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Unformatted text preview: EAS 44600 Groundwater Hydrology Lecture 14: Water Chemistry 1 Dr. Pengfei Zhang Concentration Units Molar concentration ( M ) defines the number of moles of a chemical species in one liter of solution (mol/L). One mole (mol) of a substance is its formula weight in grams. For example, one mole of NaCl is 58.44 grams. Molal concentration ( m ) defines the number of moles of a chemical species in one kilogram of solution (mol/kg). For dilute solutions, molal concentrations are almost the same as molar concentrations because a one-liter solution has a mass of about 1 kilogram. Notice that molal concentrations will not change as temperature changes, whereas molar concentrations will due to the dependence of solution density (and hence solution volume) on temperature. Therefore, in chemical thermodynamics, molal concentrations rather than molar concentrations are used. Mass per unit volume concentration is the most common unit for concentration. It defines the mass of a chemical species in one liter of solution, typically reported in units such as mg/L or g/L. Equivalent charge concentration is the number of equivalent charges of an ion in one liter of solution (meq/L or eq/L). The equivalent charge for an ion is equal to the number of moles of an ion multiplied by the absolute charge of the ion. For example, with singly charged species such as Cl- and Na + , 1 M = 1 eq/L = 1,000 meq/L, and with doubly charged species such as SO 4 2- and Ca 2+ , 1 M = 2 eq/L = 2,000 meq/L. Mass per unit mass concentrations define the mass of a chemical species per total mass of the system (mg/kg or g/kg). Older analyses often used concentration units of ppm (parts per million) or ppb (parts per billion). These units are no longer commonly used. Routine Water Analysis A routine water analysis involves measuring the concentration of a standard set of constituents, as well as pH, total dissolved solids (TDS), and specific conductance. The major constituents reported in a routine water analysis include Ca 2+ , Na + , Mg 2+ , K + , HCO 3- , SO 4 2- , Cl- , NO 3- , and dissolved SiO 2 , and the minor constituents include Fe 2+ /Fe 3+ , Cu 2+ , F- , etc. Table 14-1 lists the chemistry of some natural waters and the drinking water standards for major ions. The major ions in most ground waters meet the drinking water standards (Table 14-1). In fact, most of the groundwater contamination is caused by constituents in trace amounts (e.g., heavy metals and organic compounds), not the major ions. organic compounds), not the major ions....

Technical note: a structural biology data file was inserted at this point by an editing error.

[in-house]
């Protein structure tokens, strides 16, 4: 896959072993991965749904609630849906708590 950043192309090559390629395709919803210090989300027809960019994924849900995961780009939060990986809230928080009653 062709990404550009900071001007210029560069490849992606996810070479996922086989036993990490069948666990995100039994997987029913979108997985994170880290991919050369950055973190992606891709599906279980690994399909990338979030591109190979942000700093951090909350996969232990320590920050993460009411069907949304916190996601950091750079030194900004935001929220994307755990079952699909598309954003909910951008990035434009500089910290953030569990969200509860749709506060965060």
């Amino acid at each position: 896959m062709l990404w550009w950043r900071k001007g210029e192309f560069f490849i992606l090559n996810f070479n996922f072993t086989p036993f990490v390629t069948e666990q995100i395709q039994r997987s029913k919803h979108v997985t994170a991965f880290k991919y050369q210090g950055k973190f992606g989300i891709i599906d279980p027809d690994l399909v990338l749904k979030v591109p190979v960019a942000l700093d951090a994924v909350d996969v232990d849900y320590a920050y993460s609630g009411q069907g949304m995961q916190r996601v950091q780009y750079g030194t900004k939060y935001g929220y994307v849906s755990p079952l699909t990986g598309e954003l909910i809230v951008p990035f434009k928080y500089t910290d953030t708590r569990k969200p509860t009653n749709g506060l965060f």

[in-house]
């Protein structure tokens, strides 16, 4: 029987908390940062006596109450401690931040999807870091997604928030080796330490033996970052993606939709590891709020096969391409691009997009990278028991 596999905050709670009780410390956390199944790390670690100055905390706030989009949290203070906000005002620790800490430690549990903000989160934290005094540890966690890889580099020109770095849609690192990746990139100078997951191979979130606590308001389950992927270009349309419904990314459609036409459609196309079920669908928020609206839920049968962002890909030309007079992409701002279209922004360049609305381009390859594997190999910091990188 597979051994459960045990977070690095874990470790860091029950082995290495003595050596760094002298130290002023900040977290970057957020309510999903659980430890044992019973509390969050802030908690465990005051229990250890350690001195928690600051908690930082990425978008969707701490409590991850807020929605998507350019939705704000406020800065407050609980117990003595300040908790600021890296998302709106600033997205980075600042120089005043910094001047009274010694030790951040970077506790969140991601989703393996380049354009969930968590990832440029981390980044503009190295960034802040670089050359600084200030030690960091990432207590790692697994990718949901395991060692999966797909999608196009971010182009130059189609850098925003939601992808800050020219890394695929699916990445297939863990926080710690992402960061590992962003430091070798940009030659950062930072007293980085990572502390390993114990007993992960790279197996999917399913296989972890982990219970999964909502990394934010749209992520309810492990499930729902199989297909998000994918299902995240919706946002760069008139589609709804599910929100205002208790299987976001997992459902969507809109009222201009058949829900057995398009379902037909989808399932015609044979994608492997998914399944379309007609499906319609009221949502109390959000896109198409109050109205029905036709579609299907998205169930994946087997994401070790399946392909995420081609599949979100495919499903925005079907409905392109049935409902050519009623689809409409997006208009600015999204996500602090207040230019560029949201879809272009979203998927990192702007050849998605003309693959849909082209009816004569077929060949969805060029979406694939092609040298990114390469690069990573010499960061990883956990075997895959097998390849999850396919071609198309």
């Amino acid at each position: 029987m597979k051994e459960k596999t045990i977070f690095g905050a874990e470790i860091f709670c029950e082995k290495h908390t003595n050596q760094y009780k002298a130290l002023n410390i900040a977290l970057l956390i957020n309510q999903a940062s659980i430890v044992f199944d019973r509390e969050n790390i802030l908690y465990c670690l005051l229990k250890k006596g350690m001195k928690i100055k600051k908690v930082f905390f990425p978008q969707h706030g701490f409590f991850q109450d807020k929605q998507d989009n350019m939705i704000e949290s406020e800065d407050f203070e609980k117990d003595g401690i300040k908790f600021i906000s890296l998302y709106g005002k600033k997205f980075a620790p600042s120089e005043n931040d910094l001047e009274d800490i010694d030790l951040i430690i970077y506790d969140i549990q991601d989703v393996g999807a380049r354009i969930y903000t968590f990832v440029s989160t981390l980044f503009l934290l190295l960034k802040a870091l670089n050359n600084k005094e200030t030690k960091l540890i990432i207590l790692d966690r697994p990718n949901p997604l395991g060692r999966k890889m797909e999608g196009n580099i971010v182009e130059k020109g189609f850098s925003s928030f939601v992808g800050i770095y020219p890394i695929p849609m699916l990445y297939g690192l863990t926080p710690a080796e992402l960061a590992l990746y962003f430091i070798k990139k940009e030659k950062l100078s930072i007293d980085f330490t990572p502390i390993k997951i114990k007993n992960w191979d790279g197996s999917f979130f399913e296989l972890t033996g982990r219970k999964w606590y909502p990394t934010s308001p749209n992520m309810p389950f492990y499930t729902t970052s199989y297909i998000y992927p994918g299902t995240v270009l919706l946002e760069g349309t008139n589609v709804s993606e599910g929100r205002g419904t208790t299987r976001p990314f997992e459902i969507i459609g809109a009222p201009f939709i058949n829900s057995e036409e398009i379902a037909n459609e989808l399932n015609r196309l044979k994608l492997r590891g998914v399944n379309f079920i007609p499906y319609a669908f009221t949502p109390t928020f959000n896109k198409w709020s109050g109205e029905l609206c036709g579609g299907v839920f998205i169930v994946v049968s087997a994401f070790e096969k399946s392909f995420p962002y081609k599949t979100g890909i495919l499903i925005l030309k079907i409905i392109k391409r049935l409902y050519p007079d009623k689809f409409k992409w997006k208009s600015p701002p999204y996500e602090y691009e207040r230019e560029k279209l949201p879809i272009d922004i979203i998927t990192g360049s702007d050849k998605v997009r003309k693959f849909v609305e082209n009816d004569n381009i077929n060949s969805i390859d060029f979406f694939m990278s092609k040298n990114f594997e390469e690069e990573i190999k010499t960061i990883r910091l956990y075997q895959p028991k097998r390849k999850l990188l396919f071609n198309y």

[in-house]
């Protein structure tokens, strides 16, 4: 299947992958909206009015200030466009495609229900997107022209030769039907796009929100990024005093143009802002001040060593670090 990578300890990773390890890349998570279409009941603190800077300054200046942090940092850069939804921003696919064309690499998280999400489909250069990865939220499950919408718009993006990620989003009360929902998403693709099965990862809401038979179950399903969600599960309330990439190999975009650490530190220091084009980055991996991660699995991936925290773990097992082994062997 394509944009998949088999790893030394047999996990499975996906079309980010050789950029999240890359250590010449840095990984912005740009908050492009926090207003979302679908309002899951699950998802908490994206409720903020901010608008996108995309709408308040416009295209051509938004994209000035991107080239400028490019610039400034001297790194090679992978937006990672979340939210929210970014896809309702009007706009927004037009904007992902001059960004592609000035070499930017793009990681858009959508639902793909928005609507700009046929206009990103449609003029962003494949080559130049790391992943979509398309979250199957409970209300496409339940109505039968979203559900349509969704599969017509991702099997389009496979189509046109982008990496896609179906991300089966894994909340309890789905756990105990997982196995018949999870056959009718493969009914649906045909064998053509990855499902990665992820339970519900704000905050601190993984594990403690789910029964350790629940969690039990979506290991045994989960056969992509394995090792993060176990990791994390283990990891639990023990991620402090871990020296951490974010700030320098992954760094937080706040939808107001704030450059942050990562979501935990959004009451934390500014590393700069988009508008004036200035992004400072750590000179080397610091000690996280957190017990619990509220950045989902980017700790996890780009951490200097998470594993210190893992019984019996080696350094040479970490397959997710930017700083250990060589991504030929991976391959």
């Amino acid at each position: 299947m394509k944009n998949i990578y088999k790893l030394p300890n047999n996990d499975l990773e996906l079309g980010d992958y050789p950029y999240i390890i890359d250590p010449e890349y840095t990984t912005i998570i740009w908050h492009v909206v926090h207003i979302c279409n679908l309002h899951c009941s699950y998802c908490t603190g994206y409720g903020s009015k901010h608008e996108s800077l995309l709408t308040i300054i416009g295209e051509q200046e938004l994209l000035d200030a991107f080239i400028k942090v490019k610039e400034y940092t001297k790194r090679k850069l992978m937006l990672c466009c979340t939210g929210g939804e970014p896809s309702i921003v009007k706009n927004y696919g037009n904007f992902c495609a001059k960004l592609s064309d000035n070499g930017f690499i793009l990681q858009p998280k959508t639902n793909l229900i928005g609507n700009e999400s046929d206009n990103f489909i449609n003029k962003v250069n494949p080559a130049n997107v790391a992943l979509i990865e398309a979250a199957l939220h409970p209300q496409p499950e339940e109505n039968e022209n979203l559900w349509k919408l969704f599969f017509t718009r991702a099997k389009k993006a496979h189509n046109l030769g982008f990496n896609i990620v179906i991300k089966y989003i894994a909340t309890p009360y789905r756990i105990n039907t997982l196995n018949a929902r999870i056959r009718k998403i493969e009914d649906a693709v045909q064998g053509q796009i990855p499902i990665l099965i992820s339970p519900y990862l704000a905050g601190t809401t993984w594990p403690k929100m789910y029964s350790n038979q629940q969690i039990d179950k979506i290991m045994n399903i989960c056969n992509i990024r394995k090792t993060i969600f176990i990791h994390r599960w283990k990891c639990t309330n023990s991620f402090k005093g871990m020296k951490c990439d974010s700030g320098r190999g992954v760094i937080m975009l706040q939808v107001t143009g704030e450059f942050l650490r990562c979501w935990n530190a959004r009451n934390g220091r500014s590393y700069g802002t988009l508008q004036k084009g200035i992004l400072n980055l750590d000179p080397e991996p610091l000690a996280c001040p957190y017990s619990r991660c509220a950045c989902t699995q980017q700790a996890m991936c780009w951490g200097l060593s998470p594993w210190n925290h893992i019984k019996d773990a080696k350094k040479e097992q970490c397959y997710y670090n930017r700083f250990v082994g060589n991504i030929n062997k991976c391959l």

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This note was uploaded on 12/29/2010 for the course EAS 44600 taught by Professor Pengfeizhang during the Spring '10 term at CUNY City.
- Spring '10